The collapse of the regional order in the Middle East, with the subsequent reshuffling of regional balance, has led many to warn of an Iranian land bridge stretching from Iran to the Mediterranean. Indeed, as argued by Professor Vali Nasr, it was regional instability that allowed Iran to enhance its relative power and influence over the region: Iran did not cause, but definitely benefited from the collapse of the old order in the Arab world.
In particular, the rise of Daesh across Iraq and Syria was the main justification for Iranian involvement in these two countries. Both the Syrian and the Iraqi campaigns were portrayed as crucial to the prevention of terrorist attacks at home, thus representing a matter of national security. The official narrative of “resistance” outweighed more pragmatic concerns about the negative repercussions on both the financial and the ideological levels of Iran’s involvement abroad. As outlined in this paper, “The handling of the Syria crisis represented the first real example of Iran’s foreign policy being outsourced to the IRGC”.
Iran’s resistance-narrative was not only tied to its counterterrorism effort but also, more importantly, included Iran’s effort to maintain its strategic depth in the region. The strategy of forward defense – through the use of proxies and the support of friendly governments – was used in order to overcome Iran’s “strategic loneliness”. The loss of Syria would have been detrimental to Tehran’s need to preserve its supply lines and channel of communication with Hezbollah in Lebanon, a crucial element in order to exercise deterrence against enemies in the region, Israel in particular. This was even truer for Iraq: having historically been a significant regional actor for Iran – at various points a foe, a rival, and a strategic partner – Iraq could not be lost to Daesh. As its fighters were marching close to the Iranian border, Tehran increased its involvement in the country.
Today, with Daesh in territorial retreat, Iran maintains its presence – although in different ways – in both Syria and Iraq.
As far as Syria is concerned, the Iranian Revolutionary Guard Corps (IRGC) maintains a presence aimed at preserving its military gains, but at the same time a parallel diplomatic effort – the so-called Astana process – has been launched by the Iranian Supreme National Security Council in order to bring about ceasefires and pave the way for a negotiated solution to the war. For Iran, the priority is still to preserve Syria’s strategic orientation, i.e. keeping it on the “allied side”, but at this late stage of the conflict the concern is also to begin extracting dividends from the impressive war effort. It is in this spirit that Iran, as well as other regional players, has begun to eye reconstruction. The award of contracts to construction companies linked to the pasdaran would achieve the double result of compensating the IRGC’s war effort and keep Syria close.
In Iraq, the overall strategic objective remains to make sure that Baghdad is strong enough but not too strong: Iran does not want Iraq to represent a threat anymore, whether in the form of an overarching, strong, state or in the form of a fragmented, chaos-prone, entity. Here, the main instrument for Iranian leverage are the Popular Mobilization Units (PMUs), at least those linked to the IRCG such as the Badr Organization, Asaib Ahl al-Haq, and Kataib Hezbollah. Although it is not possible to say that the PMUs are a mere pawn in Iran’s hands, it will be equally important in the next months to focus on the evolution of their role vis-à-vis the Iraqi state. Besides the fact that some of them have already entered politics – thus showing the will to replicate the Hezbollah model – there is another issue to watch: for how long will the marjayya of Najaf, a non-state authority, be able to ensure their allegiance to the state?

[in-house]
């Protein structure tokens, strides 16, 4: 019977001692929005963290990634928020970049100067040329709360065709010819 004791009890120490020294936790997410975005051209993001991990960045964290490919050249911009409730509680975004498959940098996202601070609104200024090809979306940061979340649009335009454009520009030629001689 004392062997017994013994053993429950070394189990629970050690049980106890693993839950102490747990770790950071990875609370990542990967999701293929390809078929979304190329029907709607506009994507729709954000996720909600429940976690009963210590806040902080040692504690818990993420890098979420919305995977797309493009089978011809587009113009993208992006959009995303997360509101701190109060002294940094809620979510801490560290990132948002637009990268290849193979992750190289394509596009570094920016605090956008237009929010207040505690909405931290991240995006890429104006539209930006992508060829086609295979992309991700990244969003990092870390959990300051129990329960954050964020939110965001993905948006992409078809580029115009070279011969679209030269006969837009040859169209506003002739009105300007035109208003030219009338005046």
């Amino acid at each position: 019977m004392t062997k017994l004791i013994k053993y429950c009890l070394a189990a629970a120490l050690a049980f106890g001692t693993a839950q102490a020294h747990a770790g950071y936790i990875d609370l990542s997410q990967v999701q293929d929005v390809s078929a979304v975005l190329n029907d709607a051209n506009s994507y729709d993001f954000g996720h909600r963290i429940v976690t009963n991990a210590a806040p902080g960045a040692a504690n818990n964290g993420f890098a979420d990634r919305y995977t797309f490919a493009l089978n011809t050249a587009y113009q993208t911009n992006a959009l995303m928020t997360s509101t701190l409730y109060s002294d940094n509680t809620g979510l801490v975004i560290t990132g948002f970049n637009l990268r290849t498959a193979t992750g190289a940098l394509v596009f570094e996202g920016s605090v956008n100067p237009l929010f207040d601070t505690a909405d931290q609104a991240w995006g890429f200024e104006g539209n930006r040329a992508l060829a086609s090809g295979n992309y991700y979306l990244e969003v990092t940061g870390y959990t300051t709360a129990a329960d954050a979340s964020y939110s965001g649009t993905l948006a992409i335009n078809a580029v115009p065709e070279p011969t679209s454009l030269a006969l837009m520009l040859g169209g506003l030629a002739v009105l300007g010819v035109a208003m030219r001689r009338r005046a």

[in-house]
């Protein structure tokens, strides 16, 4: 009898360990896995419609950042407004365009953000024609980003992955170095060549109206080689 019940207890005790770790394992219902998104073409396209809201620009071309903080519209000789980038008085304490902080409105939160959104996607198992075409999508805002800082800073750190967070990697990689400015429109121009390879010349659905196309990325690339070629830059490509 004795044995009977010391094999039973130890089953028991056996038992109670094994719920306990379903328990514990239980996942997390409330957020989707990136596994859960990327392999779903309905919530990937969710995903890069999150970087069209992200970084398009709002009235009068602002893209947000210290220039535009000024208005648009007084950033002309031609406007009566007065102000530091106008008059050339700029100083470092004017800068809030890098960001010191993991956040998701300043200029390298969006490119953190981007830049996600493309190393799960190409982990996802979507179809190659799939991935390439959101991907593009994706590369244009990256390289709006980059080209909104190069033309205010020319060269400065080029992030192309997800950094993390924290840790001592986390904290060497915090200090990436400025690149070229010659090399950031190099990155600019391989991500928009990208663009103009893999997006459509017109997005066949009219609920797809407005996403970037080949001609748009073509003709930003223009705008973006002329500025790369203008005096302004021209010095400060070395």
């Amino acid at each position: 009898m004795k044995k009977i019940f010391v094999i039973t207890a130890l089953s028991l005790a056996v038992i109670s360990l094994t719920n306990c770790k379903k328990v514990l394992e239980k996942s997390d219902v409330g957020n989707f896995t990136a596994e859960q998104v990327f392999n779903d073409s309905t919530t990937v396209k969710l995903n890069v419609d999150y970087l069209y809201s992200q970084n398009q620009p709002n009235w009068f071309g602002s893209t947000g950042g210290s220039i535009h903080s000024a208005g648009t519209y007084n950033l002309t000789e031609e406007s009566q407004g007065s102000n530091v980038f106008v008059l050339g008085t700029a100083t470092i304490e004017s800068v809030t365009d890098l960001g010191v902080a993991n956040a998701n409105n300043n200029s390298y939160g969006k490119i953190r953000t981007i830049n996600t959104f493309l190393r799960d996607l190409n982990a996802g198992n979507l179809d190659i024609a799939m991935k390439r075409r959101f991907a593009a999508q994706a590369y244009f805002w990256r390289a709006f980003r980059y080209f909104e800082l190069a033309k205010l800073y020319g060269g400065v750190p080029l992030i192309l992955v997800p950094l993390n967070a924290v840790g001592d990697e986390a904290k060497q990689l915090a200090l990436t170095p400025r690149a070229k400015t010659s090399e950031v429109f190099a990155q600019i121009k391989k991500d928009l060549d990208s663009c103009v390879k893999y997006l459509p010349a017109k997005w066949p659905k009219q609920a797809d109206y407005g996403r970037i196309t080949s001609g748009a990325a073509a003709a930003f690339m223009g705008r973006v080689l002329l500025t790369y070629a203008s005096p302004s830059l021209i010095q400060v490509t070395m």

Thus, the future of Syraq will be inevitably linked to the future evolution of Iran’s involvement not only in the region stretching across Syria and Iraq, but more widely in the two countries as a whole. In Syria, the strategy adopted by Damascus and Tehran, in the first phase of the conflict, of radicalizing the opposition ended up fuelling terrorism. At this stage, the genie is out of the bottle but the outcome of next months’ negotiations between Syrian President Bashar al-Assad and the rebels will be crucial for the future of the region. In Iraq, the sectarian card played by former Prime Minister Nouri al-Maliki, Tehran’s close ally, as well as the politics of retribution carried out by some PMUs in villages inhabited by Sunni Arab tribes, have stained the Iraqi social fabric. The de-politicization of religious identities and the strengthening of the Iraqi national identity, with the transfer of allegiance to the state, will be key to effective state-rebuilding.
As Iranian Foreign Minister Mohammad Javad Zarif pointed out at the 2017 Munich Security Conference, “the conflicts in Iraq, Syria, Yemen and Bahrain do not have military solutions. Each requires a political solution where no genuine actor is excluded from the process or marginalized in the outcome”. The future of Syraq as well as the region, thus also rests on Iran’s ability to shape, or its willingness to allow, a truly inclusive post-conflict process.
 Aniseh Bassiri Tabrizi, Raffaello Pantucci (ed), Understanding Iran’s Role in the Syrian Conflict, RUSI, Occasional Paper, August 2016, p.3
 Dina Esfandiary, Ariane Tabatabai, Iran’s ISIS Policy, International Affairs, 91:1, 2015, pp.1-15
 Iran’s Priorities in a Turbulent Middle East, International Crisis Group, Middle East Report n. 184, 13 April 2018
 Riccardo Redaelli, The Osmotic Path: The PMU and the Iraqi State, ISPI Commentary, 30 October 2018
 Speech by Iranian Foreign Minister at the Munich Security Conference, Ministry of Foreign Affairs, Islamic Republic of Iran, 19/02/2017